Oil companies are coming under scrutiny amid scorching summer gas prices.
“At a time of war, refinery profit margins well above normal being passed directly onto American families are not acceptable,” President Joe Biden wrote in a letter this week, directing his blistering criticism at U.S. oil and gas companies.
“There is no question that Vladimir Putin is principally responsible for the intense financial pain the American people and their families are bearing,” the President continued. “But amid a war that has raised gasoline prices more than $1.70 per gallon, historically high refinery profit margins are worsening that pain.”
While the Biden Administration maintains strongly its commitment to diversifying the U.S. energy use portfolio, the immediate, real-world pain consumers are feeling at the pump is beginning to tell.
Insulate journalists compare the brutal gas price hikes to tax increases the government imposed on tobacco products- i.e. a good thing which will encourage people to stop using petroleum. They keep forgetting, perhaps, that our entire economy- not to mention a 10,000 mile supply line built in a glut of globalization- wasn’t built upon tobacco products
It was built upon petroleum (and other fossil fuels) and it continues to run, or not run, on same.
The Biden Administration is perhaps right to pass this particular buck to U.S. oil and gas companies, but there is no question that public pressure is mounting on legislators to do something.
“We have been in regular contact with the administration to update the President and his staff on how ExxonMobil has been investing more than any other company to develop U.S. oil and gas supplies,” said ExxonMobil in response to the President’s letter. “This includes investments in the U.S. of more than $50 billion over the past five years, resulting in an almost 50% increase in our U.S. production of oil during this period.”
“Globally, we’ve invested double what we’ve earned over the past five years — $118 billion on new oil and gas supplies compared to net income of $55 billion,” continued the ExxonMobil statement. “This is a reflection of the company’s long-term growth strategy, and our commitment to continuously invest to meet society’s demand for our products.”
“In the short term, the U.S. government could enact measures often used in emergencies following hurricanes or other supply disruptions — such as waivers of Jones Act provisions and some fuel specifications to increase supplies,” suggested ExxonMobil. “Longer term, government can promote investment through clear and consistent policy that supports U.S. resource development, such as regular and predictable lease sales, as well as streamlined regulatory approval and support for infrastructure such as pipelines.”
ExxonMobil may have a point: There is a practical argument against regulating fossil fuels out of existence.
Without a global authority with the unilateral power to reach across borders and enforce worldwide environmental regulations- which we will never ever have- “fixing” the world’s dependence on fossil fuels is like plugging holes in a breaking dam.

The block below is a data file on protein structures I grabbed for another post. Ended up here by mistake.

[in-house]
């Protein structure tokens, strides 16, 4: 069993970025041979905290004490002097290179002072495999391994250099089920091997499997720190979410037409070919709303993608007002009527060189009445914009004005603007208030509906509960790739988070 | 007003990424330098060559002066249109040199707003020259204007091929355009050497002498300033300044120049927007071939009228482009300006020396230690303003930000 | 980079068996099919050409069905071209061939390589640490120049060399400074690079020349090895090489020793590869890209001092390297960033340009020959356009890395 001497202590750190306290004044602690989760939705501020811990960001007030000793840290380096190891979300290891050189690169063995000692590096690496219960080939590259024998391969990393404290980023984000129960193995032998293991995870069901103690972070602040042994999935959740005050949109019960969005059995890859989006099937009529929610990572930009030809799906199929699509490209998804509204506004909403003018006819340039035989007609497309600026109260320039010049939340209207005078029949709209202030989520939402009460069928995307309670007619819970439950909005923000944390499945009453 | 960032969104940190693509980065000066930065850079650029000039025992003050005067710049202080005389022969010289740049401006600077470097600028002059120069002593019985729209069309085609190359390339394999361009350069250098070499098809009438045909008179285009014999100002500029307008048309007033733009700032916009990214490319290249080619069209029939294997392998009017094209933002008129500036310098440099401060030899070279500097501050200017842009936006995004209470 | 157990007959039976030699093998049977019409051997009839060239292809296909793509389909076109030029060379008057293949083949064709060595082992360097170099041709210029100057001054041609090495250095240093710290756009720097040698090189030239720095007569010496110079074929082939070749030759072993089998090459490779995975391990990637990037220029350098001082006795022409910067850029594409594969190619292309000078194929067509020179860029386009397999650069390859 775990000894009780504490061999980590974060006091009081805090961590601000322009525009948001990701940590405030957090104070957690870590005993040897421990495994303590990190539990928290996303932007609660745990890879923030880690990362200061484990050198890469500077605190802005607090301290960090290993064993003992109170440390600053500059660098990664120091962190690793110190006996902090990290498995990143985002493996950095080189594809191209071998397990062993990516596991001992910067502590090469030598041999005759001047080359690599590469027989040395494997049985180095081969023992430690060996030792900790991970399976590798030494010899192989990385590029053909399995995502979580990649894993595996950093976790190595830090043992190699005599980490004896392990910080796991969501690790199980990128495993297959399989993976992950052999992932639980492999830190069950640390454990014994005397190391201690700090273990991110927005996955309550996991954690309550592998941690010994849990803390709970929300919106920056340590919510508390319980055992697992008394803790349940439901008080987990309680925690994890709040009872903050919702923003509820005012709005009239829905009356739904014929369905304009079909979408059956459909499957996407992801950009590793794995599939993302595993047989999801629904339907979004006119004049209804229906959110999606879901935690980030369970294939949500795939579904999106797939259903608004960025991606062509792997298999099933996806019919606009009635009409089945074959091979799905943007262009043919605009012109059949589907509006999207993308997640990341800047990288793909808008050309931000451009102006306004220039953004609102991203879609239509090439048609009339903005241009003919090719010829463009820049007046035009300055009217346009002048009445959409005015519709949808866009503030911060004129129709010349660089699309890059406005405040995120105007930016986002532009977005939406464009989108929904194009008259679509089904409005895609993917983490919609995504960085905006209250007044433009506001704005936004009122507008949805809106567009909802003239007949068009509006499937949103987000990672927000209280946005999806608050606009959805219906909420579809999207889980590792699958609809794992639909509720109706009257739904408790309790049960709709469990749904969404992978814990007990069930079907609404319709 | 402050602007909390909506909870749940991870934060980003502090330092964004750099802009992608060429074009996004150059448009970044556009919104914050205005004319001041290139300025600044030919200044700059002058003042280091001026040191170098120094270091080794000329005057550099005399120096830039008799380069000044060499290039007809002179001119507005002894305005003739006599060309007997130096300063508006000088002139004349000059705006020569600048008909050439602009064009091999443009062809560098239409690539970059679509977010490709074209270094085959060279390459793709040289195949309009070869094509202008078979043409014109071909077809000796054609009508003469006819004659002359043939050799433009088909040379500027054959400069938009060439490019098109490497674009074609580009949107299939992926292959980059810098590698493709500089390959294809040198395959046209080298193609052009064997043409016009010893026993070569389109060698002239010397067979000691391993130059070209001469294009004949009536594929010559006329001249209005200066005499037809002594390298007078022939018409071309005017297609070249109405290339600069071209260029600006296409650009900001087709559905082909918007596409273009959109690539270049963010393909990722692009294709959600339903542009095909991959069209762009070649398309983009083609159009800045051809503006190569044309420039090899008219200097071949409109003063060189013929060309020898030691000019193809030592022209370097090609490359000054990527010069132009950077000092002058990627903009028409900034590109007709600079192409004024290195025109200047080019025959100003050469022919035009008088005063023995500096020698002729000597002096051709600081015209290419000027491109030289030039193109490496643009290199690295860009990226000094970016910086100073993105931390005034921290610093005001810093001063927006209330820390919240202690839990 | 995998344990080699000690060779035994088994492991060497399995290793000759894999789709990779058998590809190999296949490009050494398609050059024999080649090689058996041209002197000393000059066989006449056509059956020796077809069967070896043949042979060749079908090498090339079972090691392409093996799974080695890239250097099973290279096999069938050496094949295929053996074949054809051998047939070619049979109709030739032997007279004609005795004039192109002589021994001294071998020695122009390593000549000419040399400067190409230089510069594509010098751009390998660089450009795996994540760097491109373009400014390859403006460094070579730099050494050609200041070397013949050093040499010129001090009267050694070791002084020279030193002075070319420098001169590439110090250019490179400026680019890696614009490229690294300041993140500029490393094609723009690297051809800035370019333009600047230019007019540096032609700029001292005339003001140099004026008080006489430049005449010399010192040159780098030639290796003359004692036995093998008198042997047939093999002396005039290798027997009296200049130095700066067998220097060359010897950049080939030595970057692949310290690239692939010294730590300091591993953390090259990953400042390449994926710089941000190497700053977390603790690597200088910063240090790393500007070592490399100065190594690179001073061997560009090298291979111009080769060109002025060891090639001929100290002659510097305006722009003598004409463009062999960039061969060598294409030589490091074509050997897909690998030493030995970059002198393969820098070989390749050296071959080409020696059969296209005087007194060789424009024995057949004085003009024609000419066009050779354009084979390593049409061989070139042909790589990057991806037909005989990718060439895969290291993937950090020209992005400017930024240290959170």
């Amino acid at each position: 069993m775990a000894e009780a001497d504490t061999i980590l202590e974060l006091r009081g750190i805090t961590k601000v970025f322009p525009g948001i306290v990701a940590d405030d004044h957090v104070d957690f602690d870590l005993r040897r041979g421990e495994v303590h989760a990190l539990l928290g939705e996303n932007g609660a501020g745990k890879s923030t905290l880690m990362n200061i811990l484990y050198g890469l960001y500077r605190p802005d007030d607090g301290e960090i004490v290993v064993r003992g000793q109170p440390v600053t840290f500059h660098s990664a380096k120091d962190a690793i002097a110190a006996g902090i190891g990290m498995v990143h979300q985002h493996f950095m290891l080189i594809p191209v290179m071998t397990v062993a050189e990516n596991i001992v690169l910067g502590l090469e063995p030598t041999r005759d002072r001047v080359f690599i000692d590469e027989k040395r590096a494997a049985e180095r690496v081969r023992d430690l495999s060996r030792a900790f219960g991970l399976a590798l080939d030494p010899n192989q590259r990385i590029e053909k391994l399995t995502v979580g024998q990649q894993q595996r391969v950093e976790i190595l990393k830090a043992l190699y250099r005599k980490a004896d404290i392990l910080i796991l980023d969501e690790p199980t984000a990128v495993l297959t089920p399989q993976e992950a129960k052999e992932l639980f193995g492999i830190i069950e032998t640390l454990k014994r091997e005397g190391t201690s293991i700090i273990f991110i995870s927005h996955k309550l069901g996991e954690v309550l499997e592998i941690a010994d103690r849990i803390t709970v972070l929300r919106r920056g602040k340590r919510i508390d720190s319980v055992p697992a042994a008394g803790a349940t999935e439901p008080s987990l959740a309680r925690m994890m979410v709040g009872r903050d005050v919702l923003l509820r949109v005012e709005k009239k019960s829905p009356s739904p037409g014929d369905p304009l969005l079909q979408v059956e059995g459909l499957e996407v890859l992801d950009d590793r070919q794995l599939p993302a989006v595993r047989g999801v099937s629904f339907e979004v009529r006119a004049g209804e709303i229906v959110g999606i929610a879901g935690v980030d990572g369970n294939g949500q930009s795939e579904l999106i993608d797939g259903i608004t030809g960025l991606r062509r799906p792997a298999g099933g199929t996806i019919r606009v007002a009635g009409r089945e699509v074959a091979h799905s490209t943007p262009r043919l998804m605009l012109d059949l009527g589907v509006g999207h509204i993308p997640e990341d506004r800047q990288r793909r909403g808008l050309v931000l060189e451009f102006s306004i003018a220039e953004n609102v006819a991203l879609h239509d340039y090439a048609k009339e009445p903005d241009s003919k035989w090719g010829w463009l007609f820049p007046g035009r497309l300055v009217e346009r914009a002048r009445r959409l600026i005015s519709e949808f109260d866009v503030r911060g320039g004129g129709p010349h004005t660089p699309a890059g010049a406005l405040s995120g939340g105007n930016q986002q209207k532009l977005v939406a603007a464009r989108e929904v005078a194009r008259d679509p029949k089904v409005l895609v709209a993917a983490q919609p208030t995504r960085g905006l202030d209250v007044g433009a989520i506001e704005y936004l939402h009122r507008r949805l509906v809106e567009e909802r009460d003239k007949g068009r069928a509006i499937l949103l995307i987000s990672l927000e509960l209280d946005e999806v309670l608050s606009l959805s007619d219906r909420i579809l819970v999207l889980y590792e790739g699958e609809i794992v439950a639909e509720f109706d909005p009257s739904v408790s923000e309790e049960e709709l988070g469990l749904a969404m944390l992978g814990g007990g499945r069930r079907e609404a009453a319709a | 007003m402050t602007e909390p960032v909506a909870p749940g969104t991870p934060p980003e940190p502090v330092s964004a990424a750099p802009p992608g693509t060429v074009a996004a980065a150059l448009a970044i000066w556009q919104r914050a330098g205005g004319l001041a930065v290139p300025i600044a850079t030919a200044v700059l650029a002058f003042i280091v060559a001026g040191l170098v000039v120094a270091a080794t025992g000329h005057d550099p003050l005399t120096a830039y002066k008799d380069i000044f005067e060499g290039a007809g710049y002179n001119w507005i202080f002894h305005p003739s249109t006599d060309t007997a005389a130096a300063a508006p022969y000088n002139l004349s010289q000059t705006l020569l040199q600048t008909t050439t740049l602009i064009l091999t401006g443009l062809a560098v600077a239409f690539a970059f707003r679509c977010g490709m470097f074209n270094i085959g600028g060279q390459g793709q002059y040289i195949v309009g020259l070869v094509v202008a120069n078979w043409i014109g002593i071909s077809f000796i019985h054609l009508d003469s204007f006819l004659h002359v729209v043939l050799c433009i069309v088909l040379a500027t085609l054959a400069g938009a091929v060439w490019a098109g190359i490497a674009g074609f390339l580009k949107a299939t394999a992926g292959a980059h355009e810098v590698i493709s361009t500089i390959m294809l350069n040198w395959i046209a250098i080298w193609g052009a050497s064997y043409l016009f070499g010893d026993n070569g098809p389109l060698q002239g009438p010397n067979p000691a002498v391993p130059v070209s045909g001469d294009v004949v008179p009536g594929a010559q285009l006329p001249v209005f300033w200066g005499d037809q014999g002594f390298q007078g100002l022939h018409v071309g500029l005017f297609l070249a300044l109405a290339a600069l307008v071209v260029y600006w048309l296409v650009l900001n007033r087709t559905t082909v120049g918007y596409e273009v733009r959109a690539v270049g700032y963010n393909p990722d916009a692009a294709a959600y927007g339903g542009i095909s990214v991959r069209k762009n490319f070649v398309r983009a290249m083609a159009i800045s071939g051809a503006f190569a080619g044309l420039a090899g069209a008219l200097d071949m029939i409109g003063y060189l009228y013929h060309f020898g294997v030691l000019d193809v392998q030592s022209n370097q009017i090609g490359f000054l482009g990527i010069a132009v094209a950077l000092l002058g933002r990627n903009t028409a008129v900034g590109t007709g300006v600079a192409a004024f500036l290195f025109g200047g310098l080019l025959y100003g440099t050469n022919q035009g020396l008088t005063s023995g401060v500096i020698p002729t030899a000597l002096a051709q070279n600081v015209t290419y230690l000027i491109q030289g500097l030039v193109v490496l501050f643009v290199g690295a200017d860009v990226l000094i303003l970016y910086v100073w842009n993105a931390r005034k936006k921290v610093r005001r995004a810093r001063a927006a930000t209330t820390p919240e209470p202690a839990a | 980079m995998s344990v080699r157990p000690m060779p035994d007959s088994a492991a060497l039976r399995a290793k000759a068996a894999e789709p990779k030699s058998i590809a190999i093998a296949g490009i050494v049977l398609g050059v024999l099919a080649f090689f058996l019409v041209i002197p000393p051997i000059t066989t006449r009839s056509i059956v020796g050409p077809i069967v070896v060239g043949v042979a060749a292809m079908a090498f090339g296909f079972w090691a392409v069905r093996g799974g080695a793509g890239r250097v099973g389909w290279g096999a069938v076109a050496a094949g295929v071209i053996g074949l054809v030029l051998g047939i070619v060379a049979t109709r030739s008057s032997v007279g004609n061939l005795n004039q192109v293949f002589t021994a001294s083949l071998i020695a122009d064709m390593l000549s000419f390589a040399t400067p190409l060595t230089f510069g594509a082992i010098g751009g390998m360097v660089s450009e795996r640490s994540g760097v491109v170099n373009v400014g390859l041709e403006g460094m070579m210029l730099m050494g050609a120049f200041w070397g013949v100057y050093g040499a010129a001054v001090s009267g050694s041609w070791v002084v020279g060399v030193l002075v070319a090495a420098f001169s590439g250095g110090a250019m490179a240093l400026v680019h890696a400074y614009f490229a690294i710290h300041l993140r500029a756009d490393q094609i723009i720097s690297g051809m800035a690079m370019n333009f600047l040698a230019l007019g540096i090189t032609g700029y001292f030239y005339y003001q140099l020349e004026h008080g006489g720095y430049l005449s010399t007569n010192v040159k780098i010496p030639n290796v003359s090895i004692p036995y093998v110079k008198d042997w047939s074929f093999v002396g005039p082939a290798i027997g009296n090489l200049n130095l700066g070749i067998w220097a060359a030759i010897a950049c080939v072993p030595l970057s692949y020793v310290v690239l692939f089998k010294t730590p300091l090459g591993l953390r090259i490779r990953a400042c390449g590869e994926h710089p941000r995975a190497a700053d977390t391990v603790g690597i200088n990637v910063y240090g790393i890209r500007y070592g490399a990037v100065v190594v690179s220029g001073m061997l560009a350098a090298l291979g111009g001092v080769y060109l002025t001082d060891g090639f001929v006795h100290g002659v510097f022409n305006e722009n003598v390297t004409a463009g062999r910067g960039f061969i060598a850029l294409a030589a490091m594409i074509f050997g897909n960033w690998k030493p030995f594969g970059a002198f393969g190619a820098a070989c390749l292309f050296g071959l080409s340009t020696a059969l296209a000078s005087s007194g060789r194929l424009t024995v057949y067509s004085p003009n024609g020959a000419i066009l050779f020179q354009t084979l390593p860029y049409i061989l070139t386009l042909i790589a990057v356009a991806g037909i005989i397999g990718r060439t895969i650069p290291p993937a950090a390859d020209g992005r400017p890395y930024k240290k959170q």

Every time you patch one, ten more spring out.
Environmentalists fighting deforestation and loss of animal habitat run into this problem all the time. They successfully work with one nation’s government to stop clear-cut logging a valuable natural resource, but the “protected” area extends into another nation’s borders.
The mining or logging company just goes right over the border to a place with fewer regulations and continues despoiling a resource future generations of that nation’s people won’t get to enjoy.
As useful as environmental regulations, sanctions and penalties might be, they only work as far as a sovereign nation’s willingness to adhere to those standards.
If environmentalists think the Chinese Communist Party, Parliament, or even the two major U.S. political parties, are going to willingly give up their power and self-determination to cleave to a higher, international environmental body, they don’t understand power, or people, at all.
If we are to get out the mess of petroleum dependence, there is only one sure way to do it. Luckily, the U.S. is uniquely qualified with exactly the type of limitless, renewable resource we need to solve this problem: Innovation.
To those who say the United States has no culture, we say drive your car, use your computer, talk on your cell phone, enjoy air travel and listen to jazz music. Innovation is our culture. Ingenuity.
People come to the U.S from all over the world to build a business, invent a new product, invest in a start-up. Immigrants with big ideas have transformed this nation into the powerhouse it is today.
It’s time to transform it again.
If we are to solve the crisis of petroleum dependence, in the short and long term, we are going to have to innovate our way out of it.
U.S. oil and gas companies should be anxious to work with the Biden Administration to bring down the price of fuel. Both should also be investing heavily in innovation and product development.
Simply invoking the phrase “go electric” won’t do: Currently, only about 20% of the electricity we use comes from renewable sources; 60% comes from burning coal and 20% comes from nuclear power plants.
Once the U.S. can offer emerging nations, and everyone else, a real, viable choice of plentiful, clean, renewable energy, they will jump at the chance. As soon as that source of clean, renewable energy is cheaper to produce and use than fossil fuels, the shift will happen naturally.
And there will be no more pain at the pump for anyone.
(contributing writer, Brooke Bell)